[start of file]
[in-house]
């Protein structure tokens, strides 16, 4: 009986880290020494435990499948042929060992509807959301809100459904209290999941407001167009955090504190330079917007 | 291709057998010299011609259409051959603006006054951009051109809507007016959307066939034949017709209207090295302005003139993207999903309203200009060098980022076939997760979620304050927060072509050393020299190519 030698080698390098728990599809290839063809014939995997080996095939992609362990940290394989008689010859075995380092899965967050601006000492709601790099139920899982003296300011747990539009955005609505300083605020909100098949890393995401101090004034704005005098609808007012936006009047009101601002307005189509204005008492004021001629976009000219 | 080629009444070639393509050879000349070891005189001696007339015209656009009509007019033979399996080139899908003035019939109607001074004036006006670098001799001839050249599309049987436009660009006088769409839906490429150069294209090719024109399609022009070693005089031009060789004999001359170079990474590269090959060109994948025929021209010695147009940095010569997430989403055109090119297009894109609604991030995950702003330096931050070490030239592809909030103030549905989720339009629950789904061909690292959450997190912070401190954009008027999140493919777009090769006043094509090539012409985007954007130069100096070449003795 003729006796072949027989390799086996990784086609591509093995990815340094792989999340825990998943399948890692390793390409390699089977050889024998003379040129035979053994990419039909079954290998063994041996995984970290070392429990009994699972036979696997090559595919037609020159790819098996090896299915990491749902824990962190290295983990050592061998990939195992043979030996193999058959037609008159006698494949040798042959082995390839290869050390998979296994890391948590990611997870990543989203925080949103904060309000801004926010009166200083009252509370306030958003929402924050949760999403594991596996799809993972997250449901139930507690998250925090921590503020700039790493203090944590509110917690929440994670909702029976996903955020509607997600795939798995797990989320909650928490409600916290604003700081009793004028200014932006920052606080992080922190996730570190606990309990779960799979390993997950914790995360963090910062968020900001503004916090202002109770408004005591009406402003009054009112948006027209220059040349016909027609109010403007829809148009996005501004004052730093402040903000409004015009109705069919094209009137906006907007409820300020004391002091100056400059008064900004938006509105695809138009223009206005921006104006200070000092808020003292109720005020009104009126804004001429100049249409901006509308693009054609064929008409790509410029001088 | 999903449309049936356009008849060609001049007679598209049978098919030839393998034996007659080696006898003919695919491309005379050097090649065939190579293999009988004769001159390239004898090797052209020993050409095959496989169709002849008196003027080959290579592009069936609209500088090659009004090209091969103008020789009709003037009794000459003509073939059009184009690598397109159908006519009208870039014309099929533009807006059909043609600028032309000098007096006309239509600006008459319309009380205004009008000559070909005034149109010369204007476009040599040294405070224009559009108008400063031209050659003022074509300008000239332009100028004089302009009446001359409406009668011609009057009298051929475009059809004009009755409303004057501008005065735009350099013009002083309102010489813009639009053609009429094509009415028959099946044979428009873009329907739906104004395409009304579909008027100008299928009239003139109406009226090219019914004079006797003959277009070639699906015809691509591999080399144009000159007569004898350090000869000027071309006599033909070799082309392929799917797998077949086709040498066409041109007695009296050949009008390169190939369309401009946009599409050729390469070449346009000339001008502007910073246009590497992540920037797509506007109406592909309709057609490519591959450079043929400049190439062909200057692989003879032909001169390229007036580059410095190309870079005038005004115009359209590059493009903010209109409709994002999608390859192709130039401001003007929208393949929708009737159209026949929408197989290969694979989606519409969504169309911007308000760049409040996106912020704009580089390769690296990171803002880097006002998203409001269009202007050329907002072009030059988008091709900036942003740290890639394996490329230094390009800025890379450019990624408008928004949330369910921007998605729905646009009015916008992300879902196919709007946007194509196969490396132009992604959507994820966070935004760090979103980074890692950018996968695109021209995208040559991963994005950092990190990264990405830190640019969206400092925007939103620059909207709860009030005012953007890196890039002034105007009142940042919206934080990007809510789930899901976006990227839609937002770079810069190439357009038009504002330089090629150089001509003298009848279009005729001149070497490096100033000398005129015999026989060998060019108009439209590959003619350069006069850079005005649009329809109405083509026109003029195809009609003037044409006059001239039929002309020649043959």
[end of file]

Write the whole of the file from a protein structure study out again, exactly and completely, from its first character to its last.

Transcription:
[in-house]
């Protein structure tokens, strides 16, 4: 009986880290020494435990499948042929060992509807959301809100459904209290999941407001167009955090504190330079917007 | 291709057998010299011609259409051959603006006054951009051109809507007016959307066939034949017709209207090295302005003139993207999903309203200009060098980022076939997760979620304050927060072509050393020299190519 030698080698390098728990599809290839063809014939995997080996095939992609362990940290394989008689010859075995380092899965967050601006000492709601790099139920899982003296300011747990539009955005609505300083605020909100098949890393995401101090004034704005005098609808007012936006009047009101601002307005189509204005008492004021001629976009000219 | 080629009444070639393509050879000349070891005189001696007339015209656009009509007019033979399996080139899908003035019939109607001074004036006006670098001799001839050249599309049987436009660009006088769409839906490429150069294209090719024109399609022009070693005089031009060789004999001359170079990474590269090959060109994948025929021209010695147009940095010569997430989403055109090119297009894109609604991030995950702003330096931050070490030239592809909030103030549905989720339009629950789904061909690292959450997190912070401190954009008027999140493919777009090769006043094509090539012409985007954007130069100096070449003795 003729006796072949027989390799086996990784086609591509093995990815340094792989999340825990998943399948890692390793390409390699089977050889024998003379040129035979053994990419039909079954290998063994041996995984970290070392429990009994699972036979696997090559595919037609020159790819098996090896299915990491749902824990962190290295983990050592061998990939195992043979030996193999058959037609008159006698494949040798042959082995390839290869050390998979296994890391948590990611997870990543989203925080949103904060309000801004926010009166200083009252509370306030958003929402924050949760999403594991596996799809993972997250449901139930507690998250925090921590503020700039790493203090944590509110917690929440994670909702029976996903955020509607997600795939798995797990989320909650928490409600916290604003700081009793004028200014932006920052606080992080922190996730570190606990309990779960799979390993997950914790995360963090910062968020900001503004916090202002109770408004005591009406402003009054009112948006027209220059040349016909027609109010403007829809148009996005501004004052730093402040903000409004015009109705069919094209009137906006907007409820300020004391002091100056400059008064900004938006509105695809138009223009206005921006104006200070000092808020003292109720005020009104009126804004001429100049249409901006509308693009054609064929008409790509410029001088 | 999903449309049936356009008849060609001049007679598209049978098919030839393998034996007659080696006898003919695919491309005379050097090649065939190579293999009988004769001159390239004898090797052209020993050409095959496989169709002849008196003027080959290579592009069936609209500088090659009004090209091969103008020789009709003037009794000459003509073939059009184009690598397109159908006519009208870039014309099929533009807006059909043609600028032309000098007096006309239509600006008459319309009380205004009008000559070909005034149109010369204007476009040599040294405070224009559009108008400063031209050659003022074509300008000239332009100028004089302009009446001359409406009668011609009057009298051929475009059809004009009755409303004057501008005065735009350099013009002083309102010489813009639009053609009429094509009415028959099946044979428009873009329907739906104004395409009304579909008027100008299928009239003139109406009226090219019914004079006797003959277009070639699906015809691509591999080399144009000159007569004898350090000869000027071309006599033909070799082309392929799917797998077949086709040498066409041109007695009296050949009008390169190939369309401009946009599409050729390469070449346009000339001008502007910073246009590497992540920037797509506007109406592909309709057609490519591959450079043929400049190439062909200057692989003879032909001169390229007036580059410095190309870079005038005004115009359209590059493009903010209109409709994002999608390859192709130039401001003007929208393949929708009737159209026949929408197989290969694979989606519409969504169309911007308000760049409040996106912020704009580089390769690296990171803002880097006002998203409001269009202007050329907002072009030059988008091709900036942003740290890639394996490329230094390009800025890379450019990624408008928004949330369910921007998605729905646009009015916008992300879902196919709007946007194509196969490396132009992604959507994820966070935004760090979103980074890692950018996968695109021209995208040559991963994005950092990190990264990405830190640019969206400092925007939103620059909207709860009030005012953007890196890039002034105007009142940042919206934080990007809510789930899901976006990227839609937002770079810069190439357009038009504002330089090629150089001509003298009848279009005729001149070497490096100033000398005129015999026989060998060019108009439209590959003619350069006069850079005005649009329809109405083509026109003029195809009609003037044409006059001239039929002309020649043959």